I woke up late the other night from a dream in which I was flying around the countryside sitting on a pillow that was strapped to some sort of small wooden bench. As I blissfully moved through the air I followed the line of the street far below. It suddenly occurred to me that I didn't need to follow the road, that I was free to cut across the country side on my flying bench to get to my destination and save time. This I did and my new route took me over a large grassy playing field where some older kids were throwing a ball back and forth. The ball ended up landing in my lap and before I could return it the kids started chasing me from below, yelling at me as if I intended to fly off with their beloved toy. Soon I began losing elevation and was floating dangerously close to the angry kids who were jumping up to catch me. As much as I willed myself to fly higher and faster I kept dropping like a leaky hot air balloon. Just as I dropped low enough to be captured, I woke up.

I don't know what this means but it stuck with me.


Got my round trip ticket to Santa Cruz. I'll be heading there for a short 10 days stay starting December 7th. I'm excited to return and catch up with my S.C. friends and share a few beers but mostly I have to renew my tourist visa and will be busy selling my van and handyman tools. I need another injection of cash to keep me fed and housed while I continue my efforts to make the brewery a success. At this point in time it is paying for itself and small upgrades along with a small stipend for my personal expenses.

It's scary though. I have to admit that I live with a mixture of fear and optimism that battle each other for primacy. Some days the fear wins and other days the optimism holds strong. My commitment for success is tempered by the sense that there is no turning back. I carry around a bit of worry. O.k., a lot. Concerns that I literally won't survive if I turned back at this point and I won't survive if I stay the course. Irrational? Yes, but that I've gone beyond the point of no return feels oh too real.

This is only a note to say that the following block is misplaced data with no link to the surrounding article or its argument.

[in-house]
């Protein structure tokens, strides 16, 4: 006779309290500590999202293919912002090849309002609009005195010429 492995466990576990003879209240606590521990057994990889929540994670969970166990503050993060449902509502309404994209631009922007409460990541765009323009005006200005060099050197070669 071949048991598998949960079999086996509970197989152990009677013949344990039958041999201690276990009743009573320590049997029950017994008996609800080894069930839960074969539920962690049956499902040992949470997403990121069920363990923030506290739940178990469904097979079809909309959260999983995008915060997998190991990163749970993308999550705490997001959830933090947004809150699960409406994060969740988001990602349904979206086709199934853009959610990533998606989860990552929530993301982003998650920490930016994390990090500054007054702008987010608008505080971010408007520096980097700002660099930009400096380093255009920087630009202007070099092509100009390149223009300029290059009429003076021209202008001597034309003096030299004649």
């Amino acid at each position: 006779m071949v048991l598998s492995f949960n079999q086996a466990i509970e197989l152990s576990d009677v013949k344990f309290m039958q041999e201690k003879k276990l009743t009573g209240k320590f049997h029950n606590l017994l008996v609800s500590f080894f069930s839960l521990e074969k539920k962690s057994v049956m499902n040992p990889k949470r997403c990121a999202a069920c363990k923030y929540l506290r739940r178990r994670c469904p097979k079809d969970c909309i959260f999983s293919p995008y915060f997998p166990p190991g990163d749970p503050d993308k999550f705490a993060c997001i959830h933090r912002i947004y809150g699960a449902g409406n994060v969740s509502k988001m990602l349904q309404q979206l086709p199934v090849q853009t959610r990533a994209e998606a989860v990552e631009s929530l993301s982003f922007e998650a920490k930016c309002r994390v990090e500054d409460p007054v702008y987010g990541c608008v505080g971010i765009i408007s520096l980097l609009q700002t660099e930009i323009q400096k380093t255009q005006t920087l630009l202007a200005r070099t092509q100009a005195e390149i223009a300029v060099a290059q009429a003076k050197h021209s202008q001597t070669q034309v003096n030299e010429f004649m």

Fortunately I have strategies to deal with the anxiety. One coping mechanism that I use and am quite proud of is to just not think about it, I excel at this. Or I zone out by watching multiple episodes of Orange is the new Black. I also spend a lot of time developing (or is it taking refuge in) the trust that this will work out. I refer to this technique as 'blind optimism'.

There is an upside. Something to be optimistic about is the fact that we are now selling Dos Aves in a dozen restaurants in San Miguel, one in Queretero and two more in Baja. I'm proud of that and encouraged that people are enjoying and asking for our beer. We are near the point of surpassing our ability to produce enough beer for the demand with our current equipment and will need to expand very soon to keep up. We finally have in place relationships with the vendors we need here in Mexico to keep the brewery operating including a recently discovered supplier of cartons with our logo printed on the sides. A wholesaler of malted grain, bulk bottle company and a label printer right here in San Miguel. We just received two new conical fermentors (thanks to my indiogogo supporters) which will help increase production considerably not to mention facilitate the ease of yeast harvesting.

I'm learning a lot about myself during this journey. Some things I don't like but many more that I do. My tenacity and drive continue to surprise me. My ability to produce a quality product with consistency and how easily I'm able to communicate with clients who seem to appreciate my efforts. The sense of humor that I can conjure up from the depths when my optimism wanes, and my feelings of gratitude towards the people in my life that continue to support my efforts and believe in what I'm doing.

By the way, if you'd care to contribute to this effort, donations are always welcomed. There's a donate button on the side bar of this blog.

Anyway, enough about me, how are you doing these days? Cheers!